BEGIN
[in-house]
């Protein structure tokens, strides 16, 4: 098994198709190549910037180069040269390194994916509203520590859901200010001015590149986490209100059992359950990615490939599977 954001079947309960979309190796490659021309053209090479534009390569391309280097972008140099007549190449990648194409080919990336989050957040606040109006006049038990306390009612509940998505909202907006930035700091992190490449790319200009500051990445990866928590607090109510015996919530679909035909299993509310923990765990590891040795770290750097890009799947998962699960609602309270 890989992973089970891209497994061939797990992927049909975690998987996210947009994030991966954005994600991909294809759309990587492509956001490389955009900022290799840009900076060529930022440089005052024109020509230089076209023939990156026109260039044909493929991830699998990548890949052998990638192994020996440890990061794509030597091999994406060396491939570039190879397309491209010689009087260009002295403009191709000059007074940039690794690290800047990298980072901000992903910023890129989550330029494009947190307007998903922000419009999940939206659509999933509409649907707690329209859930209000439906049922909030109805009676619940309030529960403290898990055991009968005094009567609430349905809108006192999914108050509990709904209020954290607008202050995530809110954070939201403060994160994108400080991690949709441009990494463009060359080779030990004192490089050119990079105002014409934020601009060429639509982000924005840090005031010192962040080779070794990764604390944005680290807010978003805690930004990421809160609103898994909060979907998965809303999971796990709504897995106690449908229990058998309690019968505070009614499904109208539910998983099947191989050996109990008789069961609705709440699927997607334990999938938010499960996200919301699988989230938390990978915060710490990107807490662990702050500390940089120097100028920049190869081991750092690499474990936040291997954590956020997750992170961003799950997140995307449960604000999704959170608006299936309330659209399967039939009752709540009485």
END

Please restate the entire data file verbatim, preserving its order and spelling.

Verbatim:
[in-house]
């Protein structure tokens, strides 16, 4: 098994198709190549910037180069040269390194994916509203520590859901200010001015590149986490209100059992359950990615490939599977 954001079947309960979309190796490659021309053209090479534009390569391309280097972008140099007549190449990648194409080919990336989050957040606040109006006049038990306390009612509940998505909202907006930035700091992190490449790319200009500051990445990866928590607090109510015996919530679909035909299993509310923990765990590891040795770290750097890009799947998962699960609602309270 890989992973089970891209497994061939797990992927049909975690998987996210947009994030991966954005994600991909294809759309990587492509956001490389955009900022290799840009900076060529930022440089005052024109020509230089076209023939990156026109260039044909493929991830699998990548890949052998990638192994020996440890990061794509030597091999994406060396491939570039190879397309491209010689009087260009002295403009191709000059007074940039690794690290800047990298980072901000992903910023890129989550330029494009947190307007998903922000419009999940939206659509999933509409649907707690329209859930209000439906049922909030109805009676619940309030529960403290898990055991009968005094009567609430349905809108006192999914108050509990709904209020954290607008202050995530809110954070939201403060994160994108400080991690949709441009990494463009060359080779030990004192490089050119990079105002014409934020601009060429639509982000924005840090005031010192962040080779070794990764604390944005680290807010978003805690930004990421809160609103898994909060979907998965809303999971796990709504897995106690449908229990058998309690019968505070009614499904109208539910998983099947191989050996109990008789069961609705709440699927997607334990999938938010499960996200919301699988989230938390990978915060710490990107807490662990702050500390940089120097100028920049190869081991750092690499474990936040291997954590956020997750992170961003799950997140995307449960604000999704959170608006299936309330659209399967039939009752709540009485």